You can filter using any of the columns in your dataset

One more filter now - this time we're looking at cities in Brazil, Australia, Canada and Japan with more than 700000 people - according to the simplemaps dataset.

Using IN as well as AND this time

What about labelling? 

This post is supposed to be about labelling, so let's talk about that in a moment. I just want to emphasise that BEFORE doing any labelling it really is worth thinking about what you want to label - and how many features there are as well as where exactly they are - e.g. are they overlapping?

I wrote a filter expression so that I'm only showing the cities you saw at the top of the post - a selection of cities on or close to the Pacific Ocean. 

I filtered the dataset to focus on only a few cities

The next few images show you what label settings I've used here - a variety of different methods, including a slightly transparent white background to the labels.

I'm using the city field to label the cities, size 14 font

Note the Size X and Y variables, and the Radius X, Y too

Drop shadow on the labels, with Opacity turned down

I've moved the labels away from the symbols a bit here

Visual hierarchy

There are so many things you can do with labels in QGIS, but one really useful thing is the ability to set the size of labels based on a variable. So let's do this with the cities above so that larger cities have bigger labels. There are many ways to achieve this but I'll do it a fairly simple way. I'm using the Data defined override button beside the Text size option, as you can see below. Look at the expression I've used and you'll see how I modified the size of the labels this way, starting off initially with just Tokyo being in large font.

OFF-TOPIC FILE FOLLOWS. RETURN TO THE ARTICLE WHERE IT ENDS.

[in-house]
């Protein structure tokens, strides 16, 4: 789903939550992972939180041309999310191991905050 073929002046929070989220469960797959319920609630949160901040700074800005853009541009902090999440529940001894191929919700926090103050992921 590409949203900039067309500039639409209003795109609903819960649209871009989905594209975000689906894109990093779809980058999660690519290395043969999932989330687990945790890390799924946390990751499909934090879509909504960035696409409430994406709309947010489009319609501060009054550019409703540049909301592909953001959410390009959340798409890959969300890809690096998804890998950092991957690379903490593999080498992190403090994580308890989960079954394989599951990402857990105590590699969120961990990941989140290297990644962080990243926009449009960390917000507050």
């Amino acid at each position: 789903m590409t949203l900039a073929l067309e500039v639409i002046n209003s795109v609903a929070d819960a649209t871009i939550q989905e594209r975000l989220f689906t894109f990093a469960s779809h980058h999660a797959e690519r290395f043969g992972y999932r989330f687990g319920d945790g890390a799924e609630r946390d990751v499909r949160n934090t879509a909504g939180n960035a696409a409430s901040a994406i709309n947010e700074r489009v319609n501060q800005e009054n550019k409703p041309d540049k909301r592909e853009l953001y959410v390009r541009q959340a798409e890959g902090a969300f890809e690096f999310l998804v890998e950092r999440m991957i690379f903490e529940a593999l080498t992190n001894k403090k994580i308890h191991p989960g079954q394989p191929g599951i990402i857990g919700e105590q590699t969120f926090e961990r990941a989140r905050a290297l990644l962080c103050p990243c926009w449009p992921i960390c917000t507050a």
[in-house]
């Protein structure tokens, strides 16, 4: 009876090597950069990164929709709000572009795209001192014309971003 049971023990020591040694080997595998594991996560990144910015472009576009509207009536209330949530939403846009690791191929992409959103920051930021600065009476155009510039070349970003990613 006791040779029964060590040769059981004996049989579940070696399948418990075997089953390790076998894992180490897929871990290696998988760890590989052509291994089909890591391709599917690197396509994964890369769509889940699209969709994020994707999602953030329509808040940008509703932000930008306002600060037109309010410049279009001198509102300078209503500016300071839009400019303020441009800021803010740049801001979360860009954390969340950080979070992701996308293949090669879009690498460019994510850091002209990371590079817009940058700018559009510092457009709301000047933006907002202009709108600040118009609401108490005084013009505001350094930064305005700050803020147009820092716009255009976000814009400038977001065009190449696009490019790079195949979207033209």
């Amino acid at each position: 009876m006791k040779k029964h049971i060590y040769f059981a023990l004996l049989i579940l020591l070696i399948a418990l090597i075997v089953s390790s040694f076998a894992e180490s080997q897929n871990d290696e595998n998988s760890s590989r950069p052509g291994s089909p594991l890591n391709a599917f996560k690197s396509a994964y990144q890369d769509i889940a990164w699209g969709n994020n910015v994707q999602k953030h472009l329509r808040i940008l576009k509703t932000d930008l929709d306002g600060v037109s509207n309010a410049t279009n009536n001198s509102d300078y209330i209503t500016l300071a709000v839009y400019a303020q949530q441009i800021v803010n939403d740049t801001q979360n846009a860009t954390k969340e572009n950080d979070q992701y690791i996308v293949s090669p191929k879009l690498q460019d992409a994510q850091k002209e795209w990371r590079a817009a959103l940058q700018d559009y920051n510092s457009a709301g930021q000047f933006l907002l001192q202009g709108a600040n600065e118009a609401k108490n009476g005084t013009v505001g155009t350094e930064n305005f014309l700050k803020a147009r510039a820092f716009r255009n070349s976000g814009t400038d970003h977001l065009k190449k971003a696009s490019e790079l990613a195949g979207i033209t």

The Edit button (via the Size section) is how I change things

Note the format of this - e.g. CASE, WHEN, ELSE, END

Now I'm starting to get a more useful visual label hierarchy

Now in the map below I've made the largest cities a different colour, using the same kind of approach - as you can see.

I'd normally use just a single colour, but you don't have to

In the example below, I'm only using a label background on cities with more than 5 million people, using the same kind of approach.

Note the 1 and 0 values here, where 1 = true

And then in the final image below I've added a thin line around the label backgrounds, just to make it a little bit crisper on the screen.

This require a few clicks, as well as editing the Stroke style

Here's the final version of this simple label map experiment, in high resolution. What I'd normally do beyond the labelling is also apply some kind of size hierarchy to the city symbols, and this can be done using exactly the same approach - i.e. edit the symbol size using the Data defined override and then setting it based on city populations or city names - or whatever variable you want.

Hopefully this has been useful for you

That's all for today, but if you're new to it and need some help, feel free to get in touch.